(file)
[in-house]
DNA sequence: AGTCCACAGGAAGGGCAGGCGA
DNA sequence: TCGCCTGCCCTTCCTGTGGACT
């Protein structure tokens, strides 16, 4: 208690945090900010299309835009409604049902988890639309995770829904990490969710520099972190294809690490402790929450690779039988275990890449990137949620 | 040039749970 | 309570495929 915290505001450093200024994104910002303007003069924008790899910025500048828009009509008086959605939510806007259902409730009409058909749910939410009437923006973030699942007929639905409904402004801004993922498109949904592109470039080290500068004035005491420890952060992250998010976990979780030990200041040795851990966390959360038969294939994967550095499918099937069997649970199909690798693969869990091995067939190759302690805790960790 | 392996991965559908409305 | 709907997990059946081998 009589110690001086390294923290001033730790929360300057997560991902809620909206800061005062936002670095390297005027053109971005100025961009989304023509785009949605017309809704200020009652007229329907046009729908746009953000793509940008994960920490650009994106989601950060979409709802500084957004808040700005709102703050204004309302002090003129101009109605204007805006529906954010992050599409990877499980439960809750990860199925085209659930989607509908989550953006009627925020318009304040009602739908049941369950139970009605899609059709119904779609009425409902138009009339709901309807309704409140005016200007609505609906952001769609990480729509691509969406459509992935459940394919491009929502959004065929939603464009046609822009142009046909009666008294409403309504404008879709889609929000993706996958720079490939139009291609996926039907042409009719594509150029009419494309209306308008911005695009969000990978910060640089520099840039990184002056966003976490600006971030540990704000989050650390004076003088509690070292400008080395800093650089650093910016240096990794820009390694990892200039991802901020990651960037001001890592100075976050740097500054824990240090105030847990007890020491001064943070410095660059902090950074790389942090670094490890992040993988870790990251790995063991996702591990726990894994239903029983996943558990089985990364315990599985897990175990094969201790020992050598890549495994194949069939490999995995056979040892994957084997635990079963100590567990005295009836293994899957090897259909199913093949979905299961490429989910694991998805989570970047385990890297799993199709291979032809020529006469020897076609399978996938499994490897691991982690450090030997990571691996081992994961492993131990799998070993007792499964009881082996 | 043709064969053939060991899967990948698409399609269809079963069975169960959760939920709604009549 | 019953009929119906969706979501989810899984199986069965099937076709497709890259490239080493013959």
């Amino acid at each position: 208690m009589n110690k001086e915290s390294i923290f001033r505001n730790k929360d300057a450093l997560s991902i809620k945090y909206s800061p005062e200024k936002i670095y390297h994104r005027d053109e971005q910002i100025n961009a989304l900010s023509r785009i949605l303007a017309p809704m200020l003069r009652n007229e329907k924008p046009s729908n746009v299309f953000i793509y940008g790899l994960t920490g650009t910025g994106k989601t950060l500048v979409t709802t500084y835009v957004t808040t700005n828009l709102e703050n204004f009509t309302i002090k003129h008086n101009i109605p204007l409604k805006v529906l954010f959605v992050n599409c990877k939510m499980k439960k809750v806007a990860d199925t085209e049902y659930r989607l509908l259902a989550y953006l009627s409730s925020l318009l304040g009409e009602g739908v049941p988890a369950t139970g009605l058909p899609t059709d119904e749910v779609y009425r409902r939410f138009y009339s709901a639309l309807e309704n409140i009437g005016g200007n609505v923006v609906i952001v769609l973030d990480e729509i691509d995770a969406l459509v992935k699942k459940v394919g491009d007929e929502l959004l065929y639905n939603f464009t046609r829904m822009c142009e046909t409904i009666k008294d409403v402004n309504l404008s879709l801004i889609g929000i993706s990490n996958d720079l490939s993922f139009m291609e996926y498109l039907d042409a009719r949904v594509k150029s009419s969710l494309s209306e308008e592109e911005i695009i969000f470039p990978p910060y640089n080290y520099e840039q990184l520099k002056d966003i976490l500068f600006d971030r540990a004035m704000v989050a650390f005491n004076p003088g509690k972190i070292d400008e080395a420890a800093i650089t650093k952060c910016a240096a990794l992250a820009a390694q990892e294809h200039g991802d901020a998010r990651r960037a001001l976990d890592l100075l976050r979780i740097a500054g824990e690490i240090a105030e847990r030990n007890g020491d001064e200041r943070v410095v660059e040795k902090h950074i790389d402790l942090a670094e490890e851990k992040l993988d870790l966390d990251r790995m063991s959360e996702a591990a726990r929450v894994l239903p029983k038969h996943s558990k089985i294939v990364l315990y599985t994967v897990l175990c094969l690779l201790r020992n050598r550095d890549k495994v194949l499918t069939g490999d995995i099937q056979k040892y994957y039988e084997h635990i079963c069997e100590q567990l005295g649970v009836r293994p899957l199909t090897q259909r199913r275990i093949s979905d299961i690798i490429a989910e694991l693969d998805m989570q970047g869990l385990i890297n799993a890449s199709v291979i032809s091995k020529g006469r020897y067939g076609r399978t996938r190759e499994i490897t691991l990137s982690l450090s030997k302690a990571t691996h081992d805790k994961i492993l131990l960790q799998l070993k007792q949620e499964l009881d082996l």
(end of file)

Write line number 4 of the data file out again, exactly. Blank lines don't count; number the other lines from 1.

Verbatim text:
């Protein structure tokens, strides 16, 4: 208690945090900010299309835009409604049902988890639309995770829904990490969710520099972190294809690490402790929450690779039988275990890449990137949620 | 040039749970 | 309570495929 915290505001450093200024994104910002303007003069924008790899910025500048828009009509008086959605939510806007259902409730009409058909749910939410009437923006973030699942007929639905409904402004801004993922498109949904592109470039080290500068004035005491420890952060992250998010976990979780030990200041040795851990966390959360038969294939994967550095499918099937069997649970199909690798693969869990091995067939190759302690805790960790 | 392996991965559908409305 | 709907997990059946081998 009589110690001086390294923290001033730790929360300057997560991902809620909206800061005062936002670095390297005027053109971005100025961009989304023509785009949605017309809704200020009652007229329907046009729908746009953000793509940008994960920490650009994106989601950060979409709802500084957004808040700005709102703050204004309302002090003129101009109605204007805006529906954010992050599409990877499980439960809750990860199925085209659930989607509908989550953006009627925020318009304040009602739908049941369950139970009605899609059709119904779609009425409902138009009339709901309807309704409140005016200007609505609906952001769609990480729509691509969406459509992935459940394919491009929502959004065929939603464009046609822009142009046909009666008294409403309504404008879709889609929000993706996958720079490939139009291609996926039907042409009719594509150029009419494309209306308008911005695009969000990978910060640089520099840039990184002056966003976490600006971030540990704000989050650390004076003088509690070292400008080395800093650089650093910016240096990794820009390694990892200039991802901020990651960037001001890592100075976050740097500054824990240090105030847990007890020491001064943070410095660059902090950074790389942090670094490890992040993988870790990251790995063991996702591990726990894994239903029983996943558990089985990364315990599985897990175990094969201790020992050598890549495994194949069939490999995995056979040892994957084997635990079963100590567990005295009836293994899957090897259909199913093949979905299961490429989910694991998805989570970047385990890297799993199709291979032809020529006469020897076609399978996938499994490897691991982690450090030997990571691996081992994961492993131990799998070993007792499964009881082996 | 043709064969053939060991899967990948698409399609269809079963069975169960959760939920709604009549 | 019953009929119906969706979501989810899984199986069965099937076709497709890259490239080493013959």